POST FALLS - After finishing second on Donald Trump’s “The Apprentice” last January and riding a public speaking wave for the business mogul’s associates since, Clint Robertson is back in Kootenai County going for the gold.
The 42-year-old has gone from strutting his business skills at Trump Tower to buying, of all things, a pawn shop in Coeur d’Alene with a focus on buying gold and silver.
“I am now the ‘Gold Guy,’” he said, referring to his marketing plan.
Some may see Robertson’s chain of events as bizarre, but he calls it divine.
Robertson and his family were renting a Post Falls home during the airing of the show, but moved to Florida afterward to hit the speaking circuit.
“I looked all over the nation at pawn shops for sale and, lo and behold, the one that worked out is in Coeur d’Alene,” he said. “That’s called providence. This is where the Lord wants us.”
Robertson said after getting a taste of the high life and rubbing elbows with the likes of Steve Forbes, chairman of Forbes Media, he’s ready to settle down in laid-back North Idaho.
“You just know when you’re home, and this is home,” said Robertson, adding that he has purchased a place in Post Falls.
Robertson purchased City Loan and Pawn at 1604 N. Fourth St. in Coeur d’Alene.
The name has been changed to Golden City Gold Buyers, which also buys silver, coins, jewelry and silverware.
“Troy McLean (an earlier contestant from Boise on ‘The Apprentice’) gave me some advice on what to do,” Robertson said. “He said go speak, but at the end of the day you still have got to have a j-o-b.”
Robertson, whose dad was a coin collector, said the plan is to eventually move the pawn shop portion of the business to a separate location.
Post Falls’ Anita Whitmore, who sold coins and jewelry to Robertson this week, said she never would have guessed Robertson would wind up back in the area owning a pawn shop after being one of Trump’s favorite candidates.
“It surprised me – he should’ve went further – but I’m glad he’s here,” Whitmore said. “He was awesome to me as far as explaining things (when buying metals).”
Whitmore said it was also nice to have Robertson pray for her and her mother for healing after the two lost a relative.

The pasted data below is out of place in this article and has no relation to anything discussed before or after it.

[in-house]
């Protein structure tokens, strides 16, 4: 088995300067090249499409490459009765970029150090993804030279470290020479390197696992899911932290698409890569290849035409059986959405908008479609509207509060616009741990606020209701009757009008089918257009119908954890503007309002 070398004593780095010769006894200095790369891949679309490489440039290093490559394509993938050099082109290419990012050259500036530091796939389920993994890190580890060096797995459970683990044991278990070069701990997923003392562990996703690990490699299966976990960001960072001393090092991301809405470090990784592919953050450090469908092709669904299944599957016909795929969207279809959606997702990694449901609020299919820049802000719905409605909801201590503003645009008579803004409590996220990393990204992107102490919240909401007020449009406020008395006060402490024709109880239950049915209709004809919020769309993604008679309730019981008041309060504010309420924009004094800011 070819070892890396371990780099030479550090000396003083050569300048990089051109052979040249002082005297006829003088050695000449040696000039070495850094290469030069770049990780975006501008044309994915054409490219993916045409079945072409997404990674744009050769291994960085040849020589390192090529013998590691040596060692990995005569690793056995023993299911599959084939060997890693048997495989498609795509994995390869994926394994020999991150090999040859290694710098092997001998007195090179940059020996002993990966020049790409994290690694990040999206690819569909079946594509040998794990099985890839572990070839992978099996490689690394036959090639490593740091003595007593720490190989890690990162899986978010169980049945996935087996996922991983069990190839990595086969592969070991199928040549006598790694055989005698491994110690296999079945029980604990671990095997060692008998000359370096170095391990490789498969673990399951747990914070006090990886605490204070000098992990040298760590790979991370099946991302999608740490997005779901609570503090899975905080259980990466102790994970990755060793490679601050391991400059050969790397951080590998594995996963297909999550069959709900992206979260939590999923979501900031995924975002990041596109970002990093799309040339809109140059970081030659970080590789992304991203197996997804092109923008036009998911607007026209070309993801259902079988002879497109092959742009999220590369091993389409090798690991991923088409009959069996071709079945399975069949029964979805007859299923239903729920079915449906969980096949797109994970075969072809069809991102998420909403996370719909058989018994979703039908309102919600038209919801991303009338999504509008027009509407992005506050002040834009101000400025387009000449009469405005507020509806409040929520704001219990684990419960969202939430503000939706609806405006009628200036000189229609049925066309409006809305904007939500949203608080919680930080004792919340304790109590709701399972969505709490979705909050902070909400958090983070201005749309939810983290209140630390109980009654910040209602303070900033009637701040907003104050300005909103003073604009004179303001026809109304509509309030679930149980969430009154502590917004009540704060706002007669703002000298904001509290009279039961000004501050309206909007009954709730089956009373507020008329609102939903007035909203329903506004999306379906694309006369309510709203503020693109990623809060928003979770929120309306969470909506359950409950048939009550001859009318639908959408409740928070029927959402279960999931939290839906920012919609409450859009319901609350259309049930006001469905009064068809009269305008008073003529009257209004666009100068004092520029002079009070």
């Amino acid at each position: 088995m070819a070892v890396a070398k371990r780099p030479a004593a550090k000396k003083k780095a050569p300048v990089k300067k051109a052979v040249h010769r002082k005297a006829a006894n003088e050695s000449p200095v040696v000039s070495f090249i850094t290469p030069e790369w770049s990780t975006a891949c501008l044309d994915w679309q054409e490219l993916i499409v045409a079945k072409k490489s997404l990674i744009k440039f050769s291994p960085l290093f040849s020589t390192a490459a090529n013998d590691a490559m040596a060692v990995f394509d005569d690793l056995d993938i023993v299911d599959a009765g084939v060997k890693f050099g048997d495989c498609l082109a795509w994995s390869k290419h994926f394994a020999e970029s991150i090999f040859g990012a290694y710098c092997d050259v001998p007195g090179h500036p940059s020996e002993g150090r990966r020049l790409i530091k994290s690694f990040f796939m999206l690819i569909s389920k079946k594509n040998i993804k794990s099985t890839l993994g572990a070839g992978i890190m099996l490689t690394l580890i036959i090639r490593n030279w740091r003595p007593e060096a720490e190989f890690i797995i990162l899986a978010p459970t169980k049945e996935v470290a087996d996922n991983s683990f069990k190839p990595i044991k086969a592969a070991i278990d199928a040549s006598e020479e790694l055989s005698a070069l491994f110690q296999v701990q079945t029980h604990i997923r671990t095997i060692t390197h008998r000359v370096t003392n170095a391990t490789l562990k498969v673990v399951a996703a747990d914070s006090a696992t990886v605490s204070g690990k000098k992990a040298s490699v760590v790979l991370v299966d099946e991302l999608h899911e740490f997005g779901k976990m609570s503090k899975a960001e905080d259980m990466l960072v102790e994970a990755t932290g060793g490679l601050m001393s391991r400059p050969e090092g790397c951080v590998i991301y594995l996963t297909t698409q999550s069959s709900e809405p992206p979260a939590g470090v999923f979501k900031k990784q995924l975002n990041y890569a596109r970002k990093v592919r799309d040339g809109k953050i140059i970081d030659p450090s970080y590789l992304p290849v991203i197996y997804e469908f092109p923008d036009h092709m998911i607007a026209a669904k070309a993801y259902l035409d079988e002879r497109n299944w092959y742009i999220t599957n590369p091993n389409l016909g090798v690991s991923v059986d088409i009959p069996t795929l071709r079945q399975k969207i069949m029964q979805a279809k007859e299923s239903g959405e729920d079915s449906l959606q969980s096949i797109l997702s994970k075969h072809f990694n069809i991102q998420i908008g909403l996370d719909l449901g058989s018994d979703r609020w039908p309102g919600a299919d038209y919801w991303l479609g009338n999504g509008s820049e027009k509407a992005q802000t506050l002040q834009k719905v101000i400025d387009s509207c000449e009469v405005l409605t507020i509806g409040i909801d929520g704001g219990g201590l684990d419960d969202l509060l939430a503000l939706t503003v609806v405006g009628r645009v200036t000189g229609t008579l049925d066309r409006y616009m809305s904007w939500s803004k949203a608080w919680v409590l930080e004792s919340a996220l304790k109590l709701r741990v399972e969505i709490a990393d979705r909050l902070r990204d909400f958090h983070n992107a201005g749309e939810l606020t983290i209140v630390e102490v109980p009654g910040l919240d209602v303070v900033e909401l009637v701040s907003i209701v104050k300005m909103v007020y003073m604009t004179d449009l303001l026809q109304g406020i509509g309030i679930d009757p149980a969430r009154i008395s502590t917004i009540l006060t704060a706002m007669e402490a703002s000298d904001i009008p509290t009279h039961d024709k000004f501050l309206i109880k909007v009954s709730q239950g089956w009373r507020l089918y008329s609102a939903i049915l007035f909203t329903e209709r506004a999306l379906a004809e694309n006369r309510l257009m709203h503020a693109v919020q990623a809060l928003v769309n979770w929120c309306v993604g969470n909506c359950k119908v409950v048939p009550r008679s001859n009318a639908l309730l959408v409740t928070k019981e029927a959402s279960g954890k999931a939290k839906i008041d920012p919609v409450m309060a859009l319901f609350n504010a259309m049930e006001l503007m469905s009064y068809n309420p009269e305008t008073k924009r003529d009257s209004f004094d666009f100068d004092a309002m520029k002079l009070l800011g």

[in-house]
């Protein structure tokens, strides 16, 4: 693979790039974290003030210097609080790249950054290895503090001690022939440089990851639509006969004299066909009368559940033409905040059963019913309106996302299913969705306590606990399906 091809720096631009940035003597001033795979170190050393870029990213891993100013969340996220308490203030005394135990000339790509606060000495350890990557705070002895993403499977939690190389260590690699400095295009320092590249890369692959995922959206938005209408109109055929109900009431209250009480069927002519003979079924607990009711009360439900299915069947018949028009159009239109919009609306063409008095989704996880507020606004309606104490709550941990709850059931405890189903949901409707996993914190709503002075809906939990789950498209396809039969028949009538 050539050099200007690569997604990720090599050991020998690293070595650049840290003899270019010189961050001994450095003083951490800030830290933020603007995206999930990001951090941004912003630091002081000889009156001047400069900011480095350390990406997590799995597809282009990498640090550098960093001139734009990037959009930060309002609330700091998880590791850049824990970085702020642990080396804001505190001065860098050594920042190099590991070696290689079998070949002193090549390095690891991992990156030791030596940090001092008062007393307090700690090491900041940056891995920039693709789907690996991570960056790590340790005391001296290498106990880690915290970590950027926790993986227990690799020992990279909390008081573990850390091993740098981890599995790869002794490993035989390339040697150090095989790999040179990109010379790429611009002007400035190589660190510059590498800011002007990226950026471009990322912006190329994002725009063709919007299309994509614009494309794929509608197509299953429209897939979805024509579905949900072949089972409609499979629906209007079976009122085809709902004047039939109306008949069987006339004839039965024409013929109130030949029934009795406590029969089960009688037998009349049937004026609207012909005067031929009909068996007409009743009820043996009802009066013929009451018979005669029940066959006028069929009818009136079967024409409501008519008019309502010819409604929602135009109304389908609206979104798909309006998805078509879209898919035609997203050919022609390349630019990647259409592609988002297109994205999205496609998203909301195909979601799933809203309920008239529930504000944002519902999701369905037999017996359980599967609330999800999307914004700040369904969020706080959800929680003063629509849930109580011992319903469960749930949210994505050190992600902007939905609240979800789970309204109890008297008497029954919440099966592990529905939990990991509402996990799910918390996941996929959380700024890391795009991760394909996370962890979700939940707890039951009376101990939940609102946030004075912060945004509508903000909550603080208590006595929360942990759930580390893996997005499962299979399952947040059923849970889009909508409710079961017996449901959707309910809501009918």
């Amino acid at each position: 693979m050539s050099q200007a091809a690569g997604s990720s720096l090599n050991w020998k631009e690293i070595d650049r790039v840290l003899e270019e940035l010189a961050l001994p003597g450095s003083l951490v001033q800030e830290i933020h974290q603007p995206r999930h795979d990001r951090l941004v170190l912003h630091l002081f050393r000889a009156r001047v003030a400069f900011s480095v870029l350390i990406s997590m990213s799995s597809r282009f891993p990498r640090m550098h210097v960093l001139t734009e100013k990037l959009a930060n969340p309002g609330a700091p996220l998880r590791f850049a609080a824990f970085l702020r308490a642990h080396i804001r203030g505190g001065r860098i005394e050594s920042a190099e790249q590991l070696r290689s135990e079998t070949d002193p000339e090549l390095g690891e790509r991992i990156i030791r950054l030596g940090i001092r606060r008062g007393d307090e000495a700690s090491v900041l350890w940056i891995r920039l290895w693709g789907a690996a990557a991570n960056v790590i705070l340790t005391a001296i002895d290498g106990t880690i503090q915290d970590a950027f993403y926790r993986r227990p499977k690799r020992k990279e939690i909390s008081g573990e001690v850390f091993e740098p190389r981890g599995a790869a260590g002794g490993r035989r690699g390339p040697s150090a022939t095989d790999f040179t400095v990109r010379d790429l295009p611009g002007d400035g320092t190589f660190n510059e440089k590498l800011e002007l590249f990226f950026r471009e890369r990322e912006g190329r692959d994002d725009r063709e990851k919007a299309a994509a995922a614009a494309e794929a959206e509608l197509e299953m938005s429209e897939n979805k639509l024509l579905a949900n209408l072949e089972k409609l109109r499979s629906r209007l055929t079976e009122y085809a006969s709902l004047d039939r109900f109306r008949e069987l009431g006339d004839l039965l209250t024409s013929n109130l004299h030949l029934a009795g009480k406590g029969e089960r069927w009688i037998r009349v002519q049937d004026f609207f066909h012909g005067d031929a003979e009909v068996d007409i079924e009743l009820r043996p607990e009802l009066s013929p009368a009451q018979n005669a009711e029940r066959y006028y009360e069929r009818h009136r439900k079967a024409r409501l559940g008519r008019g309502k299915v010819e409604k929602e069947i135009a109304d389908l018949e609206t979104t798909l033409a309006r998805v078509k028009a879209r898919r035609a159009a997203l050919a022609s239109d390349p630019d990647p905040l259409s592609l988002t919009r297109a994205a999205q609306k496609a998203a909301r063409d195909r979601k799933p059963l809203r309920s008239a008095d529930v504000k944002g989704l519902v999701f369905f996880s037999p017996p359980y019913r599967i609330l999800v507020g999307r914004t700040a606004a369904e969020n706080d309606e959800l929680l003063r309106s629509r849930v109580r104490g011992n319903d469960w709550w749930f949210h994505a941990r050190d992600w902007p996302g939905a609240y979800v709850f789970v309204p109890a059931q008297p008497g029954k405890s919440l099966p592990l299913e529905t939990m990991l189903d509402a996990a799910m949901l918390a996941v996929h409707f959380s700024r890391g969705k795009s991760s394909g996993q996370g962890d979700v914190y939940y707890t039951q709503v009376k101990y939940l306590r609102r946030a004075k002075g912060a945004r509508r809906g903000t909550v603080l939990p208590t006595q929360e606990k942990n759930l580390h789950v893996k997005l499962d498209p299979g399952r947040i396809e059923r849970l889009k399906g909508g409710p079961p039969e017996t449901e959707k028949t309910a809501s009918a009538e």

Rick Bennett, who sold the shop to Robertson and still works at the business, said the transition has worked nice.
“What I like about Clint is that we did the deal over a soda at the (Coeur d’Alene) Resort,” said Bennett, who didn’t realize Robertson was on “The Apprentice” until it was brought to his attention. “They don’t come any better than Clint. He’s just a good old Texan.”
Robertson lived in Texas, running a real estate firm, before going on the show due to struggling to make ends meet during the recession.
Robertson said he hopes local churches and charities will consider holding gold-buying fundraisers to help during tough times. Such events have caught on in other areas due to skyrocketing metals prices.
“In this tough economy, you’ve got to be a fireman and find opportunities when people are running out. In this economy, gold, silver and precious metals are that opportunity,” he said.
After believing he did what he had to do to win on “The Apprentice,” Robertson said Trump’s final decision and settling on $10,000 compared to the $250,000 winner Brandy Kuentzel received was “surreal.”
“I won the task, but lost the beauty contest,” he said.
But he said he now realizes opportunities – first in Florida and now in North Idaho – wouldn’t have come had he won.
“I don’t have a lot of money, but I have a lot of faith,” Robertson said. “I also get up every day loving what I do. I love the free, entrepreneurial spirit.”
Selling gold or silver? Here are some tips
If you plan to sell your gold or silver, Troy Gordon, co-owner of Integrity Coin and Bullion in Hayden, offers these tips before heading out:
• Know the current “spot price” – the price quoted for immediate payment – of gold and silver going in. Gold has been hovering around $1,700 per ounce and reached more than $1,900 about two months ago. Silver has been around $35 per ounce and broke $50 two months ago.
• Most jewelry is not pure gold, so you’re not going to get back what you paid for it when it’s melted.
• The higher karat weight, the more gold and value to the piece. Copper is added to a lot of gold products to make the metal harder. For instance a 14-karat ring, has about 53 percent gold.
• Silver or gold coins from mints typically have more value than jewelry. If they’re pure gold or silver, they should be able to fetch the spot price or close to it. Some dealers may pay slightly less for spot, some slightly more.
• It pays to get a second opinion. Prices from buyers can vary a lot, just as the quality of metal and stones can.
• Be careful about ads asking to mail in your gold or silver and large groups that come to an area hotel to buy one day and are gone the next.